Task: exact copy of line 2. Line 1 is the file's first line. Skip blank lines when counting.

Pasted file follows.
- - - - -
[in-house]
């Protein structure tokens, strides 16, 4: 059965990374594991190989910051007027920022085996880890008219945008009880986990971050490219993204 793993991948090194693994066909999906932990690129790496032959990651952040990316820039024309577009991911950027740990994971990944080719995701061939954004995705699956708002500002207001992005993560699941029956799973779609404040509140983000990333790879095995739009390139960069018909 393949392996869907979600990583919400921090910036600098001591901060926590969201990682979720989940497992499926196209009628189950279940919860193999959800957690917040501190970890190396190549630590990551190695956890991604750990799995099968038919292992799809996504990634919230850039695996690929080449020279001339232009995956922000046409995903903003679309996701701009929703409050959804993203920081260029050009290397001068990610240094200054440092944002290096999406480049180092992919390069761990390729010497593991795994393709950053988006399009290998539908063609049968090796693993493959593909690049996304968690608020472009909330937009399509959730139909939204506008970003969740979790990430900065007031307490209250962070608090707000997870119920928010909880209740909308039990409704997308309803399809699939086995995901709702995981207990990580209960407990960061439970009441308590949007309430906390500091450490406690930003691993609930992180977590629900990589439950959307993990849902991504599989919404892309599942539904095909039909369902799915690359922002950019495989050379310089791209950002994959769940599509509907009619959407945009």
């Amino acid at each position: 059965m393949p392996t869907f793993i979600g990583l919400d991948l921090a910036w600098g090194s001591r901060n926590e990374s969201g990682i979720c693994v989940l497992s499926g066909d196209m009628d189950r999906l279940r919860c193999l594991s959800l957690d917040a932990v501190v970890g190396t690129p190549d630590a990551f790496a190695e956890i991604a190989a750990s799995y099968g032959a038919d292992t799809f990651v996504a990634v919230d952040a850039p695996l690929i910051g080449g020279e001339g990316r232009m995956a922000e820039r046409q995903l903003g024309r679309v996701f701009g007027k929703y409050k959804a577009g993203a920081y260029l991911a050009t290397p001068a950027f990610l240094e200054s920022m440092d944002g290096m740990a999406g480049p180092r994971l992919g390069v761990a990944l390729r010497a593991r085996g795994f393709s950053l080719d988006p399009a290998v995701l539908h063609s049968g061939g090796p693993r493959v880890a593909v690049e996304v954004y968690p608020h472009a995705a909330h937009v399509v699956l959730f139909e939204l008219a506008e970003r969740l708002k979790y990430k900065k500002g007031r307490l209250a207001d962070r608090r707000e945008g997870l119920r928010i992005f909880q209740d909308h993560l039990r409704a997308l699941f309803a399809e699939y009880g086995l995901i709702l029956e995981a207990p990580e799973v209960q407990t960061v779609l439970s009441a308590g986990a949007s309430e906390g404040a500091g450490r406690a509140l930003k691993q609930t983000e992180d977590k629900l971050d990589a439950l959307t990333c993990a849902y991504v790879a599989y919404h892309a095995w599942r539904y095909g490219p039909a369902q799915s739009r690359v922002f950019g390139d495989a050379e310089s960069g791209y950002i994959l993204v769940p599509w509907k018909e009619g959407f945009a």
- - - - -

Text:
């Protein structure tokens, strides 16, 4: 059965990374594991190989910051007027920022085996880890008219945008009880986990971050490219993204 793993991948090194693994066909999906932990690129790496032959990651952040990316820039024309577009991911950027740990994971990944080719995701061939954004995705699956708002500002207001992005993560699941029956799973779609404040509140983000990333790879095995739009390139960069018909 393949392996869907979600990583919400921090910036600098001591901060926590969201990682979720989940497992499926196209009628189950279940919860193999959800957690917040501190970890190396190549630590990551190695956890991604750990799995099968038919292992799809996504990634919230850039695996690929080449020279001339232009995956922000046409995903903003679309996701701009929703409050959804993203920081260029050009290397001068990610240094200054440092944002290096999406480049180092992919390069761990390729010497593991795994393709950053988006399009290998539908063609049968090796693993493959593909690049996304968690608020472009909330937009399509959730139909939204506008970003969740979790990430900065007031307490209250962070608090707000997870119920928010909880209740909308039990409704997308309803399809699939086995995901709702995981207990990580209960407990960061439970009441308590949007309430906390500091450490406690930003691993609930992180977590629900990589439950959307993990849902991504599989919404892309599942539904095909039909369902799915690359922002950019495989050379310089791209950002994959769940599509509907009619959407945009």